Information leaks in all forms are occurring with increasing frequency today within some of the largest and most important organizations and enterprises. These breaches, whether inadvertent or as part of a coordinated attack, release highly sensitive information into the larger market where it is used to damage the originating organization’s business, competitiveness and reputation, and also significantly impacts the privacy and confidence of their customers, partners and vendors.

Common solutions such as mail (CDs in the post for example), e-mail or FTP suffer from several disadvantages. Distributing vast number of documents via mail is cumbersome and hard to track. FTP solutions are not reliable or secure. E-mail solutions, including encrypted e-mails, are also not reliable because they are dependent on the recipient's e-mail infrastructure. Large files or encrypted files often tend to fail e-mail security policies and bounce back. Organisations need global accessibility and connectivity while maintaining security.

As an IT security advisor at Cyber-Ark, this is the advice I give my clients to suggest how they should go about protecting their data.

Information needs to protected from unauthorized modification, deletion, and exposure. Encryption and other security mechanisms are not helpful if someone hacks the computer and circumvents the security layers. For instance, encryption is good for confidentiality, but does not protect data from intentional deletion or accidental modifications. In order to build multi-layered security, a sterile environment must exist to accommodate and protect the security infrastructure.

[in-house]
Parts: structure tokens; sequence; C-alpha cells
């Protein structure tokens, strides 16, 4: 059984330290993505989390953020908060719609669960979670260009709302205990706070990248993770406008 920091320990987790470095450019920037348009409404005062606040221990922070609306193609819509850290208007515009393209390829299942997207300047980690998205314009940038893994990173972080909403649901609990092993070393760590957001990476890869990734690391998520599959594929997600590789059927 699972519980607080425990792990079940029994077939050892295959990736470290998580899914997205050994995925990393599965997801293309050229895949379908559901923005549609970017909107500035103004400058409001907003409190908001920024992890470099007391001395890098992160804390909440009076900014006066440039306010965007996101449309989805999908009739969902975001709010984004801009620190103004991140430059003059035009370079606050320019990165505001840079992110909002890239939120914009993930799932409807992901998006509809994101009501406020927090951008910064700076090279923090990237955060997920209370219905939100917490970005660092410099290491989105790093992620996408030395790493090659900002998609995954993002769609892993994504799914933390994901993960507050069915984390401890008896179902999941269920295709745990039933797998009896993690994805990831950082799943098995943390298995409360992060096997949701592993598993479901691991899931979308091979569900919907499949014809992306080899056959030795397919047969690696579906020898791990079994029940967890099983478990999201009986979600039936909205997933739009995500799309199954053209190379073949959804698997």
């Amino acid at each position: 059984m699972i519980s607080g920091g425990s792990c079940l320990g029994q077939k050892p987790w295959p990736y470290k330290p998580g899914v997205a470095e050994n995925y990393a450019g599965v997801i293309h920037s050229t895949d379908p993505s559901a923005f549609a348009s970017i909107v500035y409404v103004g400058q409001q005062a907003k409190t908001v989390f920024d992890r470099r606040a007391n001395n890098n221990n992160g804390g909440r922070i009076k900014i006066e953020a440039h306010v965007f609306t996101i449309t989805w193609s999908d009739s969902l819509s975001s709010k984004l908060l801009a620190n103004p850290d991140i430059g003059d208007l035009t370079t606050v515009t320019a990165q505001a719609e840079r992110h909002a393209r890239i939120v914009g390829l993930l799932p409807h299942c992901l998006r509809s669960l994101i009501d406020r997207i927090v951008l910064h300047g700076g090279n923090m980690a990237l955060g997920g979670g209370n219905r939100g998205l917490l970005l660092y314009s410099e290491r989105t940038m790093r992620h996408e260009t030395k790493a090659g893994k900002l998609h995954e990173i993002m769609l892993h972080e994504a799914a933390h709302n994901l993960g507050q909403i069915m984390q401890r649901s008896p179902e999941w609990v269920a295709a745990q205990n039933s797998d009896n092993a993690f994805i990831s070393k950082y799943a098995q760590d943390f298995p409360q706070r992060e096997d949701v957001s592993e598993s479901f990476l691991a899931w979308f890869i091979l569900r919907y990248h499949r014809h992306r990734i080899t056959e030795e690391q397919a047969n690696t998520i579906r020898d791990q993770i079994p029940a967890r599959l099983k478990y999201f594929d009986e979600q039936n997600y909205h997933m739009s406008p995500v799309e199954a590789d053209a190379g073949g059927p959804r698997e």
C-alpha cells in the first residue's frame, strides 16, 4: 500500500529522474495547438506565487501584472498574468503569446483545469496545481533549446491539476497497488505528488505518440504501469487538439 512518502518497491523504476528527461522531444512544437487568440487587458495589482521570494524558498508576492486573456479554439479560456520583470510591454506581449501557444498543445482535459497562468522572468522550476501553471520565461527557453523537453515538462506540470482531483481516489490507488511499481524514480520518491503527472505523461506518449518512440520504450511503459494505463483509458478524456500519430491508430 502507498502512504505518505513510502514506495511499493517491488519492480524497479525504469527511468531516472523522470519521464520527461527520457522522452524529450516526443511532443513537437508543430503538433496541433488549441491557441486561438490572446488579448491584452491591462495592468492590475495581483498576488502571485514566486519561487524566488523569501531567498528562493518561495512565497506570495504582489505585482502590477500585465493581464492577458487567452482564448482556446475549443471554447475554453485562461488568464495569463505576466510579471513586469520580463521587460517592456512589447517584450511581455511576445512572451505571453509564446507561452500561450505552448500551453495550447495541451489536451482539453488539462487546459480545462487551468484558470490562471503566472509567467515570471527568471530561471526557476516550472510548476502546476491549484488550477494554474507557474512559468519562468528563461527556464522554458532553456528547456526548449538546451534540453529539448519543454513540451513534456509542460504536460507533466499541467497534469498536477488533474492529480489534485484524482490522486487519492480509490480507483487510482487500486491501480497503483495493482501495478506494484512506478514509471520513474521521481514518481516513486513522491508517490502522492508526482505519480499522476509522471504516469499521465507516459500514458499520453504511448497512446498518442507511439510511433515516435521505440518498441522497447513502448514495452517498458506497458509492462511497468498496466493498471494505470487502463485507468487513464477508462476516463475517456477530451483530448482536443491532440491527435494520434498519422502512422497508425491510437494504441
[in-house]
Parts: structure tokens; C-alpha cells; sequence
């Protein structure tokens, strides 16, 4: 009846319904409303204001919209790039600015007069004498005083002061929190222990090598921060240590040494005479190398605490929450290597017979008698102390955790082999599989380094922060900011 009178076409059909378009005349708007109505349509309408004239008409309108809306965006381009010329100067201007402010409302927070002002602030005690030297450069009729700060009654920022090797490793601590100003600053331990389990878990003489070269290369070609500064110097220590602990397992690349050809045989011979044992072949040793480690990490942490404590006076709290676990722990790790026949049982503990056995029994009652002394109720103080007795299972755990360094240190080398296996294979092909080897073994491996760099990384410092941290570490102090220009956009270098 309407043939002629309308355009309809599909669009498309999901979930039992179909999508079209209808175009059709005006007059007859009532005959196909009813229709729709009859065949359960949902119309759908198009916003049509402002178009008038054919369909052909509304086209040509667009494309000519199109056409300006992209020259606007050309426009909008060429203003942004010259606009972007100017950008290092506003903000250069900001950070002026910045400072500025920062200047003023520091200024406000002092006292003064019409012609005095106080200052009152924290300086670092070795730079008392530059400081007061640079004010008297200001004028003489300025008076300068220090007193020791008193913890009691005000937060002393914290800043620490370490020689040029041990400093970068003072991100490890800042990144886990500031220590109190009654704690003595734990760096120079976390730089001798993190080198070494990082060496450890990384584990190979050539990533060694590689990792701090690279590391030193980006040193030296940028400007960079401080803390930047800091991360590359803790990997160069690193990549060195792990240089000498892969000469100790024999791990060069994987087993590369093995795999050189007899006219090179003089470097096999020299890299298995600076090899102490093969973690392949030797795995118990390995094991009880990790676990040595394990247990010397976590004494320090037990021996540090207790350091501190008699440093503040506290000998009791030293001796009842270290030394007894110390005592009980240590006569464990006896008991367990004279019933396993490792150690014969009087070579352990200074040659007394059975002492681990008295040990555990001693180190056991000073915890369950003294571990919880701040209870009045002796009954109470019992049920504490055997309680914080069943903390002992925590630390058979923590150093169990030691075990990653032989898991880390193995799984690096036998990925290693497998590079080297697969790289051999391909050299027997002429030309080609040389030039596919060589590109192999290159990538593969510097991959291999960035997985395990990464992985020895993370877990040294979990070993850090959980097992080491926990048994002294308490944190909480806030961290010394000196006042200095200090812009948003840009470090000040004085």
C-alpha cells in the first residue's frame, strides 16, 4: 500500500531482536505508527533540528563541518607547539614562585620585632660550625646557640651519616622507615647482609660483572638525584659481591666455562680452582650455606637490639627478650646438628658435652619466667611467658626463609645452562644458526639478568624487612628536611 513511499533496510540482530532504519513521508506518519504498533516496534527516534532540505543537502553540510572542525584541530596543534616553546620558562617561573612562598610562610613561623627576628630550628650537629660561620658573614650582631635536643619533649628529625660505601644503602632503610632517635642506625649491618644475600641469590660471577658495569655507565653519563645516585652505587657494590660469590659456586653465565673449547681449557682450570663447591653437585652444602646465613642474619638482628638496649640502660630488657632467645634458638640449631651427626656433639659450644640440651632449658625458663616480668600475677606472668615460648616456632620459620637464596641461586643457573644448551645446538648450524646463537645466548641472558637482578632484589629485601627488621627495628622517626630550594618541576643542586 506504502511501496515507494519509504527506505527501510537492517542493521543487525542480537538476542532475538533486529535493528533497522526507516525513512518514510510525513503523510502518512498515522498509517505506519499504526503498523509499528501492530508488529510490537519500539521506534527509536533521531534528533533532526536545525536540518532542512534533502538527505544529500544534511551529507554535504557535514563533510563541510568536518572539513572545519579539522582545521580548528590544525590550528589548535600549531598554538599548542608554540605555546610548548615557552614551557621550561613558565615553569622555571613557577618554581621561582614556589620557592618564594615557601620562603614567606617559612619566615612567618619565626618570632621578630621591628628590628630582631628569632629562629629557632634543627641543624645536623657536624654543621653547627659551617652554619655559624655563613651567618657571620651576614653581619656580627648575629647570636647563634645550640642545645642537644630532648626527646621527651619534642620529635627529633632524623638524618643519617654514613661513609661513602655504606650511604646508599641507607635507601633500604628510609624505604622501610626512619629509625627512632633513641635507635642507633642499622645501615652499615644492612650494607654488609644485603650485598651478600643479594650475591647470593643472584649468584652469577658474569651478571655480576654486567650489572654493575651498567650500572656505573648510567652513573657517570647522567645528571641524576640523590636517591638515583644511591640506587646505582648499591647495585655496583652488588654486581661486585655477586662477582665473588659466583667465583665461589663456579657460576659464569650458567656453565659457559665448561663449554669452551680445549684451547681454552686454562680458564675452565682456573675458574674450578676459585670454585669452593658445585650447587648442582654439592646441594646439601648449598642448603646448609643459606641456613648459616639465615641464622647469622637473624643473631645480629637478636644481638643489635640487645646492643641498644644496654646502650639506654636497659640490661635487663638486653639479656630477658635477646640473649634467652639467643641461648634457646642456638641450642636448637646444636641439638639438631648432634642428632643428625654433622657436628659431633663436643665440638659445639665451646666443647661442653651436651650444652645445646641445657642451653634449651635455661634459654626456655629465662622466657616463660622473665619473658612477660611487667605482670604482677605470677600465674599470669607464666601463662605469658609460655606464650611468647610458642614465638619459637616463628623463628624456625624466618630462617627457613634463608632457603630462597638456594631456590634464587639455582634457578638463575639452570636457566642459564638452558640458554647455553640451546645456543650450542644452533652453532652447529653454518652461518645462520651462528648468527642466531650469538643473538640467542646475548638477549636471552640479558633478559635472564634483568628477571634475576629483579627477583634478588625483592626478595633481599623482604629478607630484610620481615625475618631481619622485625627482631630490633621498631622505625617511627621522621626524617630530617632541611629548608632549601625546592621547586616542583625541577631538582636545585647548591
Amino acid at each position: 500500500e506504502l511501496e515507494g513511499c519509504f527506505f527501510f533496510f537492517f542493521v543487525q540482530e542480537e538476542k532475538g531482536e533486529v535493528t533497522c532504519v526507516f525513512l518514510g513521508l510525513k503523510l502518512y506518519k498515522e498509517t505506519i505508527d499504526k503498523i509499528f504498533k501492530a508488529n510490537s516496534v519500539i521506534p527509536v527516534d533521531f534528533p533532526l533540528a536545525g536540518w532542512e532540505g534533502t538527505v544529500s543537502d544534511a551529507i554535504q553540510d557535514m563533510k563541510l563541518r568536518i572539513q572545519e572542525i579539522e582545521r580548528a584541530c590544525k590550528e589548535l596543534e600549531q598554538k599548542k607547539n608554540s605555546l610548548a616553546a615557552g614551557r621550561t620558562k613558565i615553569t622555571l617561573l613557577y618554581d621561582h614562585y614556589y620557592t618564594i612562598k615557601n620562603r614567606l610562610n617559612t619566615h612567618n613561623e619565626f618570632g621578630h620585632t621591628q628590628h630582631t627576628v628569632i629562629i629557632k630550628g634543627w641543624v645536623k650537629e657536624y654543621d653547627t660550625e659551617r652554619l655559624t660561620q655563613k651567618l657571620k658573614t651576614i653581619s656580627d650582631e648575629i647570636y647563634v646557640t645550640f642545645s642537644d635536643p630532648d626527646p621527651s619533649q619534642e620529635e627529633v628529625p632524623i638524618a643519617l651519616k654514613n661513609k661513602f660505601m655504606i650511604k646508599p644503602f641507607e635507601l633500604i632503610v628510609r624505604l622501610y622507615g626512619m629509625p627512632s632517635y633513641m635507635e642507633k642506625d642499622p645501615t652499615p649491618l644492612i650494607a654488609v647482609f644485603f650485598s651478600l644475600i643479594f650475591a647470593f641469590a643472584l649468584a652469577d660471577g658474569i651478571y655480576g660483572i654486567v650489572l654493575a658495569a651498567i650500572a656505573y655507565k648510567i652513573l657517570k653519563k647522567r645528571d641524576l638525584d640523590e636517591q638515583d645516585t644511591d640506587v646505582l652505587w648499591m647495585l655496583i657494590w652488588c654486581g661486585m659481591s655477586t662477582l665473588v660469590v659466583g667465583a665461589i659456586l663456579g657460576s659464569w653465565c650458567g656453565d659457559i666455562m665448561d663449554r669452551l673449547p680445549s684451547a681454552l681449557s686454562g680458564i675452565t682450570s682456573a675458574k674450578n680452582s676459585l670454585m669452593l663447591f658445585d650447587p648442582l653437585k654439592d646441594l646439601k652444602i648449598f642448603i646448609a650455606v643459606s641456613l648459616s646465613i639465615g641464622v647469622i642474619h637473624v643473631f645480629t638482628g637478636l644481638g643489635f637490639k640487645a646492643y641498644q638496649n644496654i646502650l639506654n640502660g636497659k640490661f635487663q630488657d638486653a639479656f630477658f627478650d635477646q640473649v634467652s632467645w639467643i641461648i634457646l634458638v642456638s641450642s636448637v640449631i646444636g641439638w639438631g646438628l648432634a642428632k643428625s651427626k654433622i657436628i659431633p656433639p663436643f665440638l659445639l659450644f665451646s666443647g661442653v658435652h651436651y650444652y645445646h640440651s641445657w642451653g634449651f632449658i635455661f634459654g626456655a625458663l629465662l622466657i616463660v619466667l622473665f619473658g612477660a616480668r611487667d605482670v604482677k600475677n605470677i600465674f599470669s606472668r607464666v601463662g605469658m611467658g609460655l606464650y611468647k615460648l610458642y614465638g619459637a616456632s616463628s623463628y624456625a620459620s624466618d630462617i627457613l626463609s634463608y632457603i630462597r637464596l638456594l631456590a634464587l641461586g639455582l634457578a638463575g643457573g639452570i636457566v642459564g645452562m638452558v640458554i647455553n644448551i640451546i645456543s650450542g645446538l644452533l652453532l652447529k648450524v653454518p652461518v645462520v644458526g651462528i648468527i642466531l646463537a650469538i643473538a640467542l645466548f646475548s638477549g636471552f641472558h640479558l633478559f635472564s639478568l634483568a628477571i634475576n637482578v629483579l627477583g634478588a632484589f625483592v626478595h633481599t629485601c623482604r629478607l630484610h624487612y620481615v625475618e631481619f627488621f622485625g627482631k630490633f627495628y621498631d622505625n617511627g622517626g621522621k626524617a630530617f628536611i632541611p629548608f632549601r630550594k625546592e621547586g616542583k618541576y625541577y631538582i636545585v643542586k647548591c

Ensure you have visual Auditability – Owners of information need to actually see what happens with their information at all times. Combined with auto-logging and auto-alerting, it ensures that an organisation has a prevention and detection mechanism.

Separation of Duties must be possible between the owners of the information and the administrators of the information. In other words there is no need for IT staff to be reading employee contracts, unless of course he or she is doubling as head of HR!

Dual Control ensures that highly sensitive data can only be accessed provided it has been authorised by another person.

Data should always be backed up in encrypted form, and kept encrypted even while on backup media, to prevent unauthorized disclosure.

And access should be controlled based on user location. In other words it’s not the employers’ responsibility to help an employee show-off to the cute blonde in the Internet Café. Make sure that if the information is for internal use only then that’s exactly where it stays

No organization is immune to the risk of exposure, embezzlement, embarrassment. There is no such thing as the 100% trustworthy work force, and especially when you’re outsourcing or using contract staff. How many organizations can echo the sentiments they been cheated by someone and they have no idea when. And they make up their mind that it has to come to an end.
So let’s just say that since people have a habit of letting you down its time you ensured your data is secure and locked away. As someone wants famously said“I generally avoid temptation unless I can't resist it”.